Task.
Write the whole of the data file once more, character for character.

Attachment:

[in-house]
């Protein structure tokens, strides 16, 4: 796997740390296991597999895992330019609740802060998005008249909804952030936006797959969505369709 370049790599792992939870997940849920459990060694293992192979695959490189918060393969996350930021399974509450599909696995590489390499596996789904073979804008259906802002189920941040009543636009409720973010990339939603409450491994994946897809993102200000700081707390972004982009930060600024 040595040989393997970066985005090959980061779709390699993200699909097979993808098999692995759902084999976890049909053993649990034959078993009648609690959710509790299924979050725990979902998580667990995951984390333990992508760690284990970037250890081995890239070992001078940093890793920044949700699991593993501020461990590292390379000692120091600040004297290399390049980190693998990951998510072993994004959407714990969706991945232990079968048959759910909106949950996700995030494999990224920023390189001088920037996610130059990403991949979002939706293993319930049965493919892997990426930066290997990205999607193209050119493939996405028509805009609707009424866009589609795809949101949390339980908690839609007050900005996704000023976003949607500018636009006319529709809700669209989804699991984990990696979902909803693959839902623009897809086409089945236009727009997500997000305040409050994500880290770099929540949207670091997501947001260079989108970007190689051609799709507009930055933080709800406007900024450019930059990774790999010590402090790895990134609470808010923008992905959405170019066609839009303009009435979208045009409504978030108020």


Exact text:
[in-house]
């Protein structure tokens, strides 16, 4: 796997740390296991597999895992330019609740802060998005008249909804952030936006797959969505369709 370049790599792992939870997940849920459990060694293992192979695959490189918060393969996350930021399974509450599909696995590489390499596996789904073979804008259906802002189920941040009543636009409720973010990339939603409450491994994946897809993102200000700081707390972004982009930060600024 040595040989393997970066985005090959980061779709390699993200699909097979993808098999692995759902084999976890049909053993649990034959078993009648609690959710509790299924979050725990979902998580667990995951984390333990992508760690284990970037250890081995890239070992001078940093890793920044949700699991593993501020461990590292390379000692120091600040004297290399390049980190693998990951998510072993994004959407714990969706991945232990079968048959759910909106949950996700995030494999990224920023390189001088920037996610130059990403991949979002939706293993319930049965493919892997990426930066290997990205999607193209050119493939996405028509805009609707009424866009589609795809949101949390339980908690839609007050900005996704000023976003949607500018636009006319529709809700669209989804699991984990990696979902909803693959839902623009897809086409089945236009727009997500997000305040409050994500880290770099929540949207670091997501947001260079989108970007190689051609799709507009930055933080709800406007900024450019930059990774790999010590402090790895990134609470808010923008992905959405170019066609839009303009009435979208045009409504978030108020």